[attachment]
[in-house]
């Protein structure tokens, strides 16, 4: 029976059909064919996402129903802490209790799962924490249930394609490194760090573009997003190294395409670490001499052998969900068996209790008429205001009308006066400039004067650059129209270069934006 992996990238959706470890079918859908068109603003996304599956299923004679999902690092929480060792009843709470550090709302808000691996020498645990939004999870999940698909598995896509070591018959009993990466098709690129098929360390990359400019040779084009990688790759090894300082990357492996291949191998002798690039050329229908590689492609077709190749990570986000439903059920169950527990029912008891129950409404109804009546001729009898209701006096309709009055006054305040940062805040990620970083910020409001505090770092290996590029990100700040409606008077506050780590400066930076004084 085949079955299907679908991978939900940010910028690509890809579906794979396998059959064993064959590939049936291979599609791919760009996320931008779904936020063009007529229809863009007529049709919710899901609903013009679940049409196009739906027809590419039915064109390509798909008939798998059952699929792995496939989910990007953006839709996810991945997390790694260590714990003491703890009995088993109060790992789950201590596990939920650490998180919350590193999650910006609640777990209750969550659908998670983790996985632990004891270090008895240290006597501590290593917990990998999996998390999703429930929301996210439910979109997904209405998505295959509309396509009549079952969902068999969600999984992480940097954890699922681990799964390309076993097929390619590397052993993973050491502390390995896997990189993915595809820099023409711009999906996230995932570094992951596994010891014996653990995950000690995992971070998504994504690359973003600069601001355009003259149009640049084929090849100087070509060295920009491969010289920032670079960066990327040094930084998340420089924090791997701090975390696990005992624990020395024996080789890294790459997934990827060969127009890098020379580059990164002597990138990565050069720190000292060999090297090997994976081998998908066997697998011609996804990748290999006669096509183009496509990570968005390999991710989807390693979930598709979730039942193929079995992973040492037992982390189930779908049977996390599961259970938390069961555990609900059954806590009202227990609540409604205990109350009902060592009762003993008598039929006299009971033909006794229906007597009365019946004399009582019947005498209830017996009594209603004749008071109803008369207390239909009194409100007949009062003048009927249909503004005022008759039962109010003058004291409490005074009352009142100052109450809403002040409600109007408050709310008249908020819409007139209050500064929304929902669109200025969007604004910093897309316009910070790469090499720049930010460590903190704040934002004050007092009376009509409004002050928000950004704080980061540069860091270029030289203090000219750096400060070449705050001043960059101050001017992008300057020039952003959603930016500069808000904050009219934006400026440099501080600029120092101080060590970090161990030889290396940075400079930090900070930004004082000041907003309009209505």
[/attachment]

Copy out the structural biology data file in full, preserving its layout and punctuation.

[in-house]
């Protein structure tokens, strides 16, 4: 029976059909064919996402129903802490209790799962924490249930394609490194760090573009997003190294395409670490001499052998969900068996209790008429205001009308006066400039004067650059129209270069934006 992996990238959706470890079918859908068109603003996304599956299923004679999902690092929480060792009843709470550090709302808000691996020498645990939004999870999940698909598995896509070591018959009993990466098709690129098929360390990359400019040779084009990688790759090894300082990357492996291949191998002798690039050329229908590689492609077709190749990570986000439903059920169950527990029912008891129950409404109804009546001729009898209701006096309709009055006054305040940062805040990620970083910020409001505090770092290996590029990100700040409606008077506050780590400066930076004084 085949079955299907679908991978939900940010910028690509890809579906794979396998059959064993064959590939049936291979599609791919760009996320931008779904936020063009007529229809863009007529049709919710899901609903013009679940049409196009739906027809590419039915064109390509798909008939798998059952699929792995496939989910990007953006839709996810991945997390790694260590714990003491703890009995088993109060790992789950201590596990939920650490998180919350590193999650910006609640777990209750969550659908998670983790996985632990004891270090008895240290006597501590290593917990990998999996998390999703429930929301996210439910979109997904209405998505295959509309396509009549079952969902068999969600999984992480940097954890699922681990799964390309076993097929390619590397052993993973050491502390390995896997990189993915595809820099023409711009999906996230995932570094992951596994010891014996653990995950000690995992971070998504994504690359973003600069601001355009003259149009640049084929090849100087070509060295920009491969010289920032670079960066990327040094930084998340420089924090791997701090975390696990005992624990020395024996080789890294790459997934990827060969127009890098020379580059990164002597990138990565050069720190000292060999090297090997994976081998998908066997697998011609996804990748290999006669096509183009496509990570968005390999991710989807390693979930598709979730039942193929079995992973040492037992982390189930779908049977996390599961259970938390069961555990609900059954806590009202227990609540409604205990109350009902060592009762003993008598039929006299009971033909006794229906007597009365019946004399009582019947005498209830017996009594209603004749008071109803008369207390239909009194409100007949009062003048009927249909503004005022008759039962109010003058004291409490005074009352009142100052109450809403002040409600109007408050709310008249908020819409007139209050500064929304929902669109200025969007604004910093897309316009910070790469090499720049930010460590903190704040934002004050007092009376009509409004002050928000950004704080980061540069860091270029030289203090000219750096400060070449705050001043960059101050001017992008300057020039952003959603930016500069808000904050009219934006400026440099501080600029120092101080060590970090161990030889290396940075400079930090900070930004004082000041907003309009209505």